One of the toughest immigration laws in the United States may soon become law in Arizona. State Senator Ron Gould and Alfredo Guiterrez, Editor of lafronteratimes.com, discuss the legislation.
José Cárdenas: Good evening, and thank you for joining us. Arizona lawmakers approved what is being called the toughest immigration law in the United States. Senate bill 1070 would require local police to enforce federal immigration law and make it a state crime to be in the country illegally. Here to discuss the legislation is state senator Ron Gould, and Alfredo Gutierrez, former state legislator, political consultant for Tequida and Gutierrez, and editor and founder of "LaFronteraTimes.com" Gentleman thank you for joining us on "Horizonte." I'd like to start with overviews of first from you, Senator Gould, of what the legislation is all about.
Ron Gould: Sure. The legislation essentially has four parts. It's enforcement of immigration law, failure for immigrants to carry their papers, picking up workers, impeding traffic in picking up workers, and then transporting or harboring illegal aliens.
José Cárdenas: And the -- it was a long process, in terms of the going through the legislature. There are various amendments. Give us a sense for what the fixes were, so to speak, that occurred.
Ron Gould: You had some concern, people were concerned that we were going to create a national I.D. card with this, somehow they misconstrued the language as supporting some kind of real I.D., and that's not what the bill did. So the sponsor of the bill clarified some things to give those people a little more peace of mind.
José Cárdenas: Alfredo, I should point out we referred to it as Arizona's new bill on immigration, but as we speak, as we're doing this interview, the governor has yet to act, so it's still theoretically possible this will not become law. But assuming it does, what's wrong with it?
Alfredo Gutierrez: Each of those points has to be discussed. The issue carrying papers, what the bill says is that the status of being undocumented simply being undocumented is a criminal offense. And the police can stop anyone on the basis of reasonable suspicion and ask for papers if they choose to. Reasonable suspicion is usually a sign to a criminal act, and this instance it's the status of being undocumented. In Arizona, that clearly means someone who is -- who looks like me. It means someone who is Hispanic, and somebody who is Latino. And the sponsors have denied racial profiling, the fact of the matter is, to have somebody like Joe Arpaio going on national television bragging about the fact that he if racially profiles, and he's done this on Glenn Beck, and on CNN, so this is going to exacerbate that problem incredibly. The issue of civil liberties, because, no, this doesn't require a real I.D. But it does require that you carry your papers with you. There's a reasonable expectation of papers when you're driving your car. But what about when you're walking a dog? Or what about when you're mowing the lawn? Or what about when you're doing a myriad of things that every American and Arizonan does that now you have to carry your papers? And it's true, that those of us who are of a certain color will have to worry about carrying our papers even more. Finally, and I think this is perhaps the most outrageous part, and that is that it allows a private right of action. So if police at the Suns game chose not to card Hispanics, any citizen can go to court and say, I was reasonably suspicions that there were 25 people that looked like Mexicans to me, and the police department did nothing about it. The city would have to defend itself. It may prevail. But it may not, but in every instance, in every instance they will be defending themselves, and in every instance the pressure will be upon police to do precisely what I think the sponsors have in mind. Which is, to focus and harass and intimidate Therese the Hispanic community. That's what's wrong with it. And you gamecocks through every element. The real I.D. part. In order, for example, the bill prohibits radio chips. So I think you can be reasonably sure they're not good to implant the radio chip in your head. But you can also be sure that you will have to carry a certain level of papers.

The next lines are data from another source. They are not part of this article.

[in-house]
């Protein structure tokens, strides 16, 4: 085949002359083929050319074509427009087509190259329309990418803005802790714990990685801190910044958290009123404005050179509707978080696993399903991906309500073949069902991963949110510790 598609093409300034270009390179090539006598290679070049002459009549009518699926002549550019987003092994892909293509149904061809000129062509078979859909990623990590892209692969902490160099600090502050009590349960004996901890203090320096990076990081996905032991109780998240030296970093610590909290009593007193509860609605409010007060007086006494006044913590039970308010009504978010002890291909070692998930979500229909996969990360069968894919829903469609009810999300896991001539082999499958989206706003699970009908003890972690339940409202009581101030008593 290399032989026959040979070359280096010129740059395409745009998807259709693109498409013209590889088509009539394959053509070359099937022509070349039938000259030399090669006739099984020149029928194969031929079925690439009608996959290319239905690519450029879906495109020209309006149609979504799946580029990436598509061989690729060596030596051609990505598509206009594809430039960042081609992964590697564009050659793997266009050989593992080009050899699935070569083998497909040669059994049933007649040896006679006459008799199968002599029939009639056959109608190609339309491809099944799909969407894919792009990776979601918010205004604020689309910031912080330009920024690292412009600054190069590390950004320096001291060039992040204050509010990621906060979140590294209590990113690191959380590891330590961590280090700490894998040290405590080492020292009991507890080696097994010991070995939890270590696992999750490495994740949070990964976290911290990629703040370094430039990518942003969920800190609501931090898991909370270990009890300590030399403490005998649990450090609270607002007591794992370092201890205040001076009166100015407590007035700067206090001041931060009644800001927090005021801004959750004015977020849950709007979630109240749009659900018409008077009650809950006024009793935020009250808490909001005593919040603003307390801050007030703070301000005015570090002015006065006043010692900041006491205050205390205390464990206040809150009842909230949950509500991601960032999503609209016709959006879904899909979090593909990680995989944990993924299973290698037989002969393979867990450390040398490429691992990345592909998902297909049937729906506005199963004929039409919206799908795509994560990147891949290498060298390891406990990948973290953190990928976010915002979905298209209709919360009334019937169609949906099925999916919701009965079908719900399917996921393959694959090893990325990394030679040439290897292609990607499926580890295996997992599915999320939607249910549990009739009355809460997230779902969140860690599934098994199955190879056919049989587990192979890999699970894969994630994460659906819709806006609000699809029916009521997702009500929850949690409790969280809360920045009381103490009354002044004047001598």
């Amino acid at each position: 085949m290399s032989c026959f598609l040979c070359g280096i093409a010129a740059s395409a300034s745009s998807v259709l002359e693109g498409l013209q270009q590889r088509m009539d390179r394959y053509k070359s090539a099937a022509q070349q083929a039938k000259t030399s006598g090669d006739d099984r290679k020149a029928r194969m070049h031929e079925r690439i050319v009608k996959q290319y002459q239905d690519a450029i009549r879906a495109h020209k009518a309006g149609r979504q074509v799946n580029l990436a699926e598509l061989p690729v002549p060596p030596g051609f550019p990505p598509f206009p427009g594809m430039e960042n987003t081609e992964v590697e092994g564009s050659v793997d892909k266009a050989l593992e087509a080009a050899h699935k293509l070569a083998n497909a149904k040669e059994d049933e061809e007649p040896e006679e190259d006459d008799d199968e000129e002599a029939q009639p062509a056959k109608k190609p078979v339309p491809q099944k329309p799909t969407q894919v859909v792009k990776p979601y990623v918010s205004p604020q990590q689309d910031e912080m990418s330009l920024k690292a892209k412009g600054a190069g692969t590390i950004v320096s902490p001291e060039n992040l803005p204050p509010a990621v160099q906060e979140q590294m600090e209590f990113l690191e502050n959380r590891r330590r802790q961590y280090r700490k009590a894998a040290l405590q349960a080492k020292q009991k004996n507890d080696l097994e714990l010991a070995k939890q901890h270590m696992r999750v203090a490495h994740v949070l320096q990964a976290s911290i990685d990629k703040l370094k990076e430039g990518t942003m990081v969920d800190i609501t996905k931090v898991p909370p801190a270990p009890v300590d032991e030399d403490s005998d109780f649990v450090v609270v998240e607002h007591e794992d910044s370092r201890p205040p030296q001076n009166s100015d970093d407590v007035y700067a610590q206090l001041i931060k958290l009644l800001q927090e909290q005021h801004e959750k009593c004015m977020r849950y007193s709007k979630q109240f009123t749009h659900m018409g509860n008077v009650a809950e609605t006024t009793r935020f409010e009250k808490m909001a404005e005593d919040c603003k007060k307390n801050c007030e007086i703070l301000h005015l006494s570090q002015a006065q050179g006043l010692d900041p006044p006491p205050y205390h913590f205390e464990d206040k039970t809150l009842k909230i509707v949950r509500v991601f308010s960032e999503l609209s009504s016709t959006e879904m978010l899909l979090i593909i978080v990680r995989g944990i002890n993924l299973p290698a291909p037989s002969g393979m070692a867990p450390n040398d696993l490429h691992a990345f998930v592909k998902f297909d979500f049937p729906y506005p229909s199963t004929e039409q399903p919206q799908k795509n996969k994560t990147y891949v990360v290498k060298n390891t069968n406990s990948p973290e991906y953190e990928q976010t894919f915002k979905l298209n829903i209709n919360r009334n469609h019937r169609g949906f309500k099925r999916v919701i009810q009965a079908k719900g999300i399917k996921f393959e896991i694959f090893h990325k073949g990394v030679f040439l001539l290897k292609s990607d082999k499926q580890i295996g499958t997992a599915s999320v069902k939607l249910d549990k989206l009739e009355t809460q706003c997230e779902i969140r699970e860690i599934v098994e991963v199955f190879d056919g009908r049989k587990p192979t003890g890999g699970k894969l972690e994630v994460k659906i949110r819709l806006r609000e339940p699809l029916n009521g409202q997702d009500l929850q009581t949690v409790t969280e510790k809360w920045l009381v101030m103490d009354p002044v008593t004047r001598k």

Ron Gould: Certain level of papers is going to be your driver's license or an I.D. card which most people carry anyway.
Alfredo Gutierrez: That is if you're --
Ron Gould: :et me go back --
Alfredo Gutierrez: perhaps if you're mowing your lawn? In front of your house. But let me -But what if you're stopped in front of your mowing your lawn? What if you're walking your dog? There's a million activities that every American does -- without --
Ron Gould: Let me go back to your original premise that this is going to be race-based. The bill specifically prohibits the use of racial or national origin as one of the probable causes. You have to commit another crime or violation to actually be contacted. The bill spells that out. So if you're driving your Kat car and you commit a violation, then that's probable cause for you to be pulled over anyway. If you commit another crime, that's going to happen. It's not -- you're still under the fourth amendment of the constitution, which requires --
Alfredo Gutierrez: you have to reread the bill.
Ron Gould:I have.
Alfredo Gutierrez: You have to reread it.
José Cárdenas: I do have some questions. I'll start with you first, senator. I'm looking at it right now, the section on enforcement of immigration law and cooperation of assistance and enforcement of immigration laws. What it says is for any lawful contact. What does that mean?
Ron Gould: Lawful contact is the same standard that we're under now. It means the officer has a reason to suspect that the crime has been committed.
José Cárdenas: There has to be probable cause -- that's what lawful contact means?
Ron Gould: Right.
José Cárdenas: Where reasonable suspicion exists that the person is an alian, and unlawfully present in the United States. What would constitute reasonable suspicion?
Ron Gould: The fact they didn't have any form of I.D.
José Cárdenas: Well, but that's what actually triggers the ability to make the inquiry so before they have determined that, what would that be?
Ron Gould: Before --
José Cárdenas: what would give you reasonable suspicion somebody is in the United States
Ron Gould: If they didn't have I.D.
José Cárdenas: And that's it?
Ron Gould: Right.